Hilsa, one of the most sought-after fish, is gradually going beyond reach for the common man because of its dwindling supplies and escalating costs. The indiscriminate exploitation of Hilsa resources – not sparing even the juveniles – and the destruction of its habitats in rivers and coastal waters are among the main reasons for the depletion of the fish stocks, resulting in smaller catches.
Hilsa (Tenualosa ilisha) is a migratory fish that spends the most part of its lifespan in sea water, and only uses fresh water for breeding. The young ones move back to the sea and grow there. The building of barrages and dams on Hilsa-harbouring rivers is believed to have obstructed the migration routes of the fish — adversely affecting its multiplication. This is borne out by a sharp decline in Hilsa fisheries in the Ganga and Narmada river systems after the construction of Farrakka Barrage and Sardar Sarovar Dam.
Consequently, traditional fishers, who use mostly non-mechanised fishing boats and could earlier gather considerable catches of Hilsa from interior stretches of rivers, now net some quantities only in their estuaries. The landing of Hilsa from coastal waters has reduced significantly owing to overfishing. Besides, unlike most other common commercial fishes, which can be reared in captivity to supplement the supplies from natural sources, Hilsa farming is not possible for want of viable technology. The entire supply, therefore, depends on catches from rivers and marine coasts.
Interestingly, Hilsa fisheries are not confined to the Hooghly-Bhagirathi river system alone, though it remains the most important source of the fish. It also traditionally existed in several other rivers, especially those draining into the Bay of Bengal on the east coast, such as Godavari and Mahanadi, and into the Arabian Sea on the west coast, such as Narmada and Tapti. The Chilka lagoon, too, has been a rich source of Hilsa in the past. Besides, the species is found in the Brahmaputra-Meghna river systems, which constitute a significant part of the commercial capture fisheries in Bangladesh and Myanmar. However, all these rivers have witnessed a sharp decline in Hilsa fisheries in the past couple of decades.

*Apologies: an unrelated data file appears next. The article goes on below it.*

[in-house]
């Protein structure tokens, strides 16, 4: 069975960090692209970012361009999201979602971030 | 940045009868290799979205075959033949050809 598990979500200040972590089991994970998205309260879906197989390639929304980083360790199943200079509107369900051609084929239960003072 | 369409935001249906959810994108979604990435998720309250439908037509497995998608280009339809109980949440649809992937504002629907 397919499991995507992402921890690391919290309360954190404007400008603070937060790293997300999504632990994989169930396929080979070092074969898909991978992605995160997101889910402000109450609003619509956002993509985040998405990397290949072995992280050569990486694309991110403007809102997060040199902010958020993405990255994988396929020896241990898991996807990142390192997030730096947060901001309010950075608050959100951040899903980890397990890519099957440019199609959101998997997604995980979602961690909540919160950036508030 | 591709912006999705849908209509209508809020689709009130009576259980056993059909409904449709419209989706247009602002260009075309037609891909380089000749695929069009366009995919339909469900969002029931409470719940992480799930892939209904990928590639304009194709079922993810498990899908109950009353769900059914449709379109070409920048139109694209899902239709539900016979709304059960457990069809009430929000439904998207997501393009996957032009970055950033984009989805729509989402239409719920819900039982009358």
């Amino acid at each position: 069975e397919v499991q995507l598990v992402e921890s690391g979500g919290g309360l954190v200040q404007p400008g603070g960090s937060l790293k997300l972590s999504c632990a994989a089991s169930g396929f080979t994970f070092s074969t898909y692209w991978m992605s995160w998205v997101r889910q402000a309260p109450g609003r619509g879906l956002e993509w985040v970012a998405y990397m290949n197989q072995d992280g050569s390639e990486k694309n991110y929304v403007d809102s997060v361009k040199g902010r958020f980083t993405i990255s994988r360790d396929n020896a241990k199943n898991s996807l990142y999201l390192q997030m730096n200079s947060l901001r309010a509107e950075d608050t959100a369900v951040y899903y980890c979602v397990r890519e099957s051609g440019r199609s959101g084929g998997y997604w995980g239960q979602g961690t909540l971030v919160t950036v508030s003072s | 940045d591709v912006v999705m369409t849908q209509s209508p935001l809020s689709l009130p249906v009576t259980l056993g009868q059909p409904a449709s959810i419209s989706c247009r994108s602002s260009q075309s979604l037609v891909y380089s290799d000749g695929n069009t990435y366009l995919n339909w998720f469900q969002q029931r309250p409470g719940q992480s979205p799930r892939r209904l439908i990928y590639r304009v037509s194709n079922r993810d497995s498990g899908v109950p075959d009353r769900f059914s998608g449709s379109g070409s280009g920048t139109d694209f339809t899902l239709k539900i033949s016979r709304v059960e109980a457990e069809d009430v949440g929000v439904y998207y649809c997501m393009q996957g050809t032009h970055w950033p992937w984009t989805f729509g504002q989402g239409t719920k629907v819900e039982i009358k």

The most worrisome, of course, is the drop in Hilsa catches in the Hooghly estuary — from 44,000 tonnes in 2003-04 to a mere 14,000 tonnes in 2009-10. However, the Hilsa output in this zone saw a remarkable rebound in 2010-11 with the estimated total landing of nearly 60,000 tonnes. Such sudden spurts in Hilsa production happen once in every 10 to 12 years, say fisheries experts of the Barrackpore (Kolkata)-based Central Inland Fisheries Research Institute (CIFRI).
Another unusual phenomenon noticed by the Hilsa watchers, according to the experts, was that this innately migratory fish seemed to have adapted itself to the freshwater environment of the Vallabh Sagar (Ukai) reservoir in Gujarat. This is clear from the steady uptrend in the harvest of table-size Hilsa (weighing over 500 grams) from this dam without any movement of juveniles to marine waters for their growth.
Nevertheless, given the unabated deterioration in Hilsa fisheries in all its traditional habitats, the CIFRI scientists feel that management interventions have become inevitable to reverse this trend. However, such interventions would require clear knowledge of the manner of breeding, feeding, habitat preferences and other characteristics of Hilsa — which is by and large lacking at present. To address this lacuna, the Indian Council of Agricultural Research (ICAR) has proposed to launch a five-year project to study the biology, genetic makeup, reproduction and feeding habits of this unique fish species. It will also look into the stock dynamics of Hilsa in different parts of the country. Seven different institutions, including the ICAR’s fisheries research centres and the Visva-Bharti University, Santiniketan, will participate in this Rs 13.8 crore project, under the overall leadership of the CIFRI.
The outcome of this major research initiative is expected to help evolve workable strategies to sustain Hilsa fisheries in natural water, besides developing technologies for the production of Hilsa seed and artificial feed — the two vital inputs required to facilitate captive rearing of Hilsa. More importantly, it might even pave the way for industrial farming of this highly nutritive and tasty fish species.